1. Permission Based Marketing - I think SMS is a potentially very effective way to run a prayer type ministry. It's a fast and effective medium to get messages out there to large numbers of people. However I'd strongly recommend that they get permission before sending these messages. My understanding of the law is that it is actually the law to do so. I run numerous email lists and am required to have people confirm their subscription twice before I send emails - this is as a protection against spam.

2. Be Personal and Identifiable - A personal name and tone in writing and communication goes a long way. The fact that Prayerforce 1 refuses to tell me who they are (ie who their leaders are) leaves them looking a little suspicious. I'm sure they are great people but this approach simply leaves me feeling wary from the get go. Personal introductions and names would help a lot.

I Wrote a Book

10 April, 2008 4:43 PM

probloggerbook.jpgOne of the things that I've been doing over the last 12 months is writing.

"Writing? Don't you mean Blogging" you say...

No, actually writing in a non blogging form - writing a book.

Bouncing off my blog ProBlogger (a book about how to improve your blog and even make a living from it) I was approached last year by an editor at Wiley Publishing to write a book on the topic of making money from blogs.

I'd previously rejected such offers but the timing seemed right this time and so I asked a UK blogging buddy of mine (Chris Garrett) if he'd co-author it with me. While Chris and I had never met (and still haven't) we work well together so we decided to give it a go.

And so the journey of writing a book began. It was a long long journey. We planned, wrote and submitted the book over the last 12 months and in just a couple of weeks (28 April) it will be officially released. A few days later it should hit stores in the US, followed by an international release 4-6 weeks later.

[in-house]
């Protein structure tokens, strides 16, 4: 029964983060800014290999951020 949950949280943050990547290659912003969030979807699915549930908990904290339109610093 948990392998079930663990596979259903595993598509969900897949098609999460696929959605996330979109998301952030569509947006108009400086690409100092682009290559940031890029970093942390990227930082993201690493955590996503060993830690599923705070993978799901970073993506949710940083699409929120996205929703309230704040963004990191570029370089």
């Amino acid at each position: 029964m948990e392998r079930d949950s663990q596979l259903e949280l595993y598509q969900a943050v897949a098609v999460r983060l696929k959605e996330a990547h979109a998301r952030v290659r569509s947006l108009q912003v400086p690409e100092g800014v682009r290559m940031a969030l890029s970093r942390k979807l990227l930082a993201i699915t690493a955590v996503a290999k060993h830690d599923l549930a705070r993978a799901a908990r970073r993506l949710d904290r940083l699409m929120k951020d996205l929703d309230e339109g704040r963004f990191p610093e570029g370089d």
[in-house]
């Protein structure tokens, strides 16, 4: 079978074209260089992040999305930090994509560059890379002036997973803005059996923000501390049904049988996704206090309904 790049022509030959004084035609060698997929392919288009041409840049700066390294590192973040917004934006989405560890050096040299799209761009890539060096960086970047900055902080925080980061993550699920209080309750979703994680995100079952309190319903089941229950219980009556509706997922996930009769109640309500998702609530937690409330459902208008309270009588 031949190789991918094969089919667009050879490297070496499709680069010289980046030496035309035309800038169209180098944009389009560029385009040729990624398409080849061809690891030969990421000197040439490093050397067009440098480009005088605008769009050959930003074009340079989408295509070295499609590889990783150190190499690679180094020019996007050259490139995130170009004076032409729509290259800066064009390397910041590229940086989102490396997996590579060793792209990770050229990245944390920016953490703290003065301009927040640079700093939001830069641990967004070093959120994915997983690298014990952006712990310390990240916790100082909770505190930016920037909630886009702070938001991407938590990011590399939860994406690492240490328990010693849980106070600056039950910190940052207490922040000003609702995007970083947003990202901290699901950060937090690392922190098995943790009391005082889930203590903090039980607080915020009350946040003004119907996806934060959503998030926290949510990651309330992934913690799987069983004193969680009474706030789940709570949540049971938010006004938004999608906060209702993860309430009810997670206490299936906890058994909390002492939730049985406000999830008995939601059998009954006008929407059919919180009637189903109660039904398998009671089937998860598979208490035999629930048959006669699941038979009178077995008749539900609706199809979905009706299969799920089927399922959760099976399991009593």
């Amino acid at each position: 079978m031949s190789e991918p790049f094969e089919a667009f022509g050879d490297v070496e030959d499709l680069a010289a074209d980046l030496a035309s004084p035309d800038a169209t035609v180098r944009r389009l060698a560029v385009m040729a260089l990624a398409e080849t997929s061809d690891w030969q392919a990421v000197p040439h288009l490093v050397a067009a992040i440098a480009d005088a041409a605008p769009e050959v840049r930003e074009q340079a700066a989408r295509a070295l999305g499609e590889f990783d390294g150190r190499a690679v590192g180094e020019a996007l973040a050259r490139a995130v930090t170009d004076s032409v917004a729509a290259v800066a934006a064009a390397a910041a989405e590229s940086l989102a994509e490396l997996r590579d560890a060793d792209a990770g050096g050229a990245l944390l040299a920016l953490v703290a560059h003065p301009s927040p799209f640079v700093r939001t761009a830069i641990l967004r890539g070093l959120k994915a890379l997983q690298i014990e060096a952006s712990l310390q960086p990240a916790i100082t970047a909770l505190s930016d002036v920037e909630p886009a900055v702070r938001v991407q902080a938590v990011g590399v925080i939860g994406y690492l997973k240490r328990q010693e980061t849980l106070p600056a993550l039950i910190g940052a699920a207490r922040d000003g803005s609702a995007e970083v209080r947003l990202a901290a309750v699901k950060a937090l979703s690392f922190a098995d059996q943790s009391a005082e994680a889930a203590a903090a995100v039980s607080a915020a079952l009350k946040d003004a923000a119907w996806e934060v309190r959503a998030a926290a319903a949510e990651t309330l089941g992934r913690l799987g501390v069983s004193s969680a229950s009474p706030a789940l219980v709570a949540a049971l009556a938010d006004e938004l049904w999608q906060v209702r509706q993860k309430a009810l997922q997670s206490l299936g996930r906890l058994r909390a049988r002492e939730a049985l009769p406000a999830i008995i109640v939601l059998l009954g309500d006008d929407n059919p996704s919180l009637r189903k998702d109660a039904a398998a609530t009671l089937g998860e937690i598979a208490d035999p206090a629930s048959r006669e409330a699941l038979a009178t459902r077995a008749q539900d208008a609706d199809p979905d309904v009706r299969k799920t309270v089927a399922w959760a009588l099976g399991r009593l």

The book is called 'ProBlogger' (it seemed to be the logical choice).

You can already pre-order it at both Amazon and Barnes and Noble (also at Amazon's international stores) with Amazon offering a pre-order discount.

We've set up a site for the book here and have an email list that you're welcome to sign up to if you'd like to sample the book with a free taster chapter. The list also will get you a weekly email with free blog tips from Chris and I. You can of course unsubscribe from it at any point.

Exploring 'Christian Blogs'

11 October, 2007 9:11 PM

Tim Challies just published an Interviewing with Me that explores some of the themes of my last few years of blogging where I've transitioned both in thinking and action from seeing myself as a 'Christian Blogger' to being a Christian who is a blogger. I won't rehash it all here - but will leave you to read it for yourself - enjoy.

Does the Church Need to Rethink Leadership?

24 September, 2007 5:47 PM

In my last post I spoke about the transition time that we're going through as a community at LivingRoom with V and I moving on from the community at the end of this year (it's looking like we'll finish early in December or late in November).

While the transition has been something that we've been thinking about day in and day out for 8 months now it has been fascinating to see how different people have responded to the news in that last post.

Overwhelmingly people have been very encouraging. A few have emailed to ask questions and ask for clarification of rumors they'd heard (it's amazing (and a little concerning) what goes around - none of which has had any truth to them) but in general there has been some really wonderful feedback.

An Emerging Theme

One thing that I've found particularly interesting is the large number of people who have said that they resonate with the paragraph that I wrote about my 'sense of mission and ministry' in which I pointed back to my previous post on the topic of some of my own personal discovery and evolution in understanding of Ministry as being connected to work.